“Syria, Uzbekistan and Tajikistan may become increasingly important apparel sourcing countries in coming years once ongoing issues around political and human rights have been resolved,” reported Just Style this week. Amidst such speculation, companies should accelerate efforts to ensure that cotton from Uzbekistan does not enter their supply chain while the state-sponsored forced labor system continues.
The Just Style article notes a natural competitive advantage that Uzbekistan and other cotton-producing countries have to deliver cotton products despite floods or droughts. However, any consideration of business with Uzbek cotton should carefully consider remarks of U.S. Secretary of State Hillary Rodham Clinton, delivered along with the release of the annual Trafficking in Persons report,
“Modern slavery – be it bonded labor, involuntary servitude, or sexual slavery – is a crime and cannot be tolerated in any culture, community, or country … [It] is an affront to our values and our commitment to human rights.”
According to reports from Uzbek civil-society organizations, the Uzbek government forced labor system of cotton production continued unabated in 2011, and recently announced quotas for 2012 are expected to demand even more from the children and adults forced to work the cotton fields. Far from resolving the issue, the Uzbek government consistently denies the existence of forced labor and silences, sometimes violently, citizen monitors. In 2011, Uzbek authorities arbitrarily detained rights activists - Elena Urlaeva, Gulshan Karaeva, and Nodir Akhatov - while they were photographing and interviewing Uzbek school children forced to pick cotton, fired the Fergana provincial governor after he attempted to establish and implement systematic monitoring of the harvest, and fired and threatened criminal prosecution against schoolteacher Ziyadullo Rizzakov after he protested the mobilization of his students to pick cotton.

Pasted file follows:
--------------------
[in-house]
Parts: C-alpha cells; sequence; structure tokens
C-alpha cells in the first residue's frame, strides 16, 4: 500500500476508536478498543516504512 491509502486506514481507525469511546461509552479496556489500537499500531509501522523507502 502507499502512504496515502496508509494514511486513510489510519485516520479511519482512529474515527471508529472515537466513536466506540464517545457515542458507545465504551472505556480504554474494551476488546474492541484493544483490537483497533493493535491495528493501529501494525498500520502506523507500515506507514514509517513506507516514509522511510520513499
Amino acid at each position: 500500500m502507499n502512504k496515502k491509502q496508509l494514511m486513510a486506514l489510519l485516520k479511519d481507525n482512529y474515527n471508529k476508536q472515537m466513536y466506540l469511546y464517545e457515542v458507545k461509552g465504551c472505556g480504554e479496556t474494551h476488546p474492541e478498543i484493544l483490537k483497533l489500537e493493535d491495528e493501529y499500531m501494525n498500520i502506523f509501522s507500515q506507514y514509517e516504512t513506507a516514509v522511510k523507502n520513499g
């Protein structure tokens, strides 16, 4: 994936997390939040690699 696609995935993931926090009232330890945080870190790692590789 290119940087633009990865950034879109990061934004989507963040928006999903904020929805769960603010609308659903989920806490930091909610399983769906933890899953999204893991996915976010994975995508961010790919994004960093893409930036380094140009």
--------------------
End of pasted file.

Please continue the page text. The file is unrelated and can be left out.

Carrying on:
Over 60 major apparel companies have publicly signed a pledge calling for the end of forced labor in the Uzbek cotton sector. All companies in the apparel industry should take note that business with Uzbek cotton associates the brand with modern slavery and recognize their unique opportunity to support human rights with purchasing practices. By signing the pledge and are ensuring that Uzbek cotton is not used in their supply chain, companies in all parts of the apparel industry send a message to the Uzbek government that the future of cotton-based industries depends on the end of forced labor in the Uzbek cotton sector.